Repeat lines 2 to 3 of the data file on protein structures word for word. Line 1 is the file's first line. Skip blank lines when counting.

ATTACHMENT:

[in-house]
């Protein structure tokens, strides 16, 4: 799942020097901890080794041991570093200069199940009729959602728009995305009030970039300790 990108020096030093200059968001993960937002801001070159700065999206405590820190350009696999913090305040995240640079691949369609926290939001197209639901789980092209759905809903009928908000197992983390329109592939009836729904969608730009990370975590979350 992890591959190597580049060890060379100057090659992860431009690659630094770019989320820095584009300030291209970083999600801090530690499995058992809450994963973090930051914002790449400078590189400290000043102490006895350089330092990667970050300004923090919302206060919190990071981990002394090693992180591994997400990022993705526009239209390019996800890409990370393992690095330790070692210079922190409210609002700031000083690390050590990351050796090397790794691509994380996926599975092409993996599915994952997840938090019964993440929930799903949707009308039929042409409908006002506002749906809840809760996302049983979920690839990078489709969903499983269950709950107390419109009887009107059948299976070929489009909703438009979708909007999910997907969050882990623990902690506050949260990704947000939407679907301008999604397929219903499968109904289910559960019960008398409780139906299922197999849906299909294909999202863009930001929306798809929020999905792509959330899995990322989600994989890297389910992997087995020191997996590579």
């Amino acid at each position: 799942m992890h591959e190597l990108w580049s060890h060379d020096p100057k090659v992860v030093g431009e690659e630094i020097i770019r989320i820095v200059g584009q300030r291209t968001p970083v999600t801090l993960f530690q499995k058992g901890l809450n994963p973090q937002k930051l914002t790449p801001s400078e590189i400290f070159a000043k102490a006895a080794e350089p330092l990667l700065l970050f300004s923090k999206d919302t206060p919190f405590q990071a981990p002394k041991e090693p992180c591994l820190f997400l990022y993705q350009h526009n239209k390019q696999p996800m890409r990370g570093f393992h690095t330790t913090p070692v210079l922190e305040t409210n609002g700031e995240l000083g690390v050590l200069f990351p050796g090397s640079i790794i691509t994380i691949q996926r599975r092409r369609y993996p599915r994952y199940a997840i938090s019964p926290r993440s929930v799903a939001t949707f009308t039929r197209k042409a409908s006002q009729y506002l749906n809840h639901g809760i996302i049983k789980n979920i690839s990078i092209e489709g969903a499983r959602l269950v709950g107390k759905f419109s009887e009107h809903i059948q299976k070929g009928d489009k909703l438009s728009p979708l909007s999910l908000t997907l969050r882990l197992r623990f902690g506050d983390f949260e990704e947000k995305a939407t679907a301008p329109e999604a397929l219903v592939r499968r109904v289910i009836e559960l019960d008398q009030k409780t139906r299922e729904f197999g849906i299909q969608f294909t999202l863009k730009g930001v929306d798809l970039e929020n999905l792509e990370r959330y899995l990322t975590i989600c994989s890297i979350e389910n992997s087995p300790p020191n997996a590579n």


């Protein structure tokens, strides 16, 4: 799942020097901890080794041991570093200069199940009729959602728009995305009030970039300790 990108020096030093200059968001993960937002801001070159700065999206405590820190350009696999913090305040995240640079691949369609926290939001197209639901789980092209759905809903009928908000197992983390329109592939009836729904969608730009990370975590979350 992890591959190597580049060890060379100057090659992860431009690659630094770019989320820095584009300030291209970083999600801090530690499995058992809450994963973090930051914002790449400078590189400290000043102490006895350089330092990667970050300004923090919302206060919190990071981990002394090693992180591994997400990022993705526009239209390019996800890409990370393992690095330790070692210079922190409210609002700031000083690390050590990351050796090397790794691509994380996926599975092409993996599915994952997840938090019964993440929930799903949707009308039929042409409908006002506002749906809840809760996302049983979920690839990078489709969903499983269950709950107390419109009887009107059948299976070929489009909703438009979708909007999910997907969050882990623990902690506050949260990704947000939407679907301008999604397929219903499968109904289910559960019960008398409780139906299922197999849906299909294909999202863009930001929306798809929020999905792509959330899995990322989600994989890297389910992997087995020191997996590579």
């Amino acid at each position: 799942m992890h591959e190597l990108w580049s060890h060379d020096p100057k090659v992860v030093g431009e690659e630094i020097i770019r989320i820095v200059g584009q300030r291209t968001p970083v999600t801090l993960f530690q499995k058992g901890l809450n994963p973090q937002k930051l914002t790449p801001s400078e590189i400290f070159a000043k102490a006895a080794e350089p330092l990667l700065l970050f300004s923090k999206d919302t206060p919190f405590q990071a981990p002394k041991e090693p992180c591994l820190f997400l990022y993705q350009h526009n239209k390019q696999p996800m890409r990370g570093f393992h690095t330790t913090p070692v210079l922190e305040t409210n609002g700031e995240l000083g690390v050590l200069f990351p050796g090397s640079i790794i691509t994380i691949q996926r599975r092409r369609y993996p599915r994952y199940a997840i938090s019964p926290r993440s929930v799903a939001t949707f009308t039929r197209k042409a409908s006002q009729y506002l749906n809840h639901g809760i996302i049983k789980n979920i690839s990078i092209e489709g969903a499983r959602l269950v709950g107390k759905f419109s009887e009107h809903i059948q299976k070929g009928d489009k909703l438009s728009p979708l909007s999910l908000t997907l969050r882990l197992r623990f902690g506050d983390f949260e990704e947000k995305a939407t679907a301008p329109e999604a397929l219903v592939r499968r109904v289910i009836e559960l019960d008398q009030k409780t139906r299922e729904f197999g849906i299909q969608f294909t999202l863009k730009g930001v929306d798809l970039e929020n999905l792509e990370r959330y899995l990322t975590i989600c994989s890297i979350e389910n992997s087995p300790p020191n997996a590579n």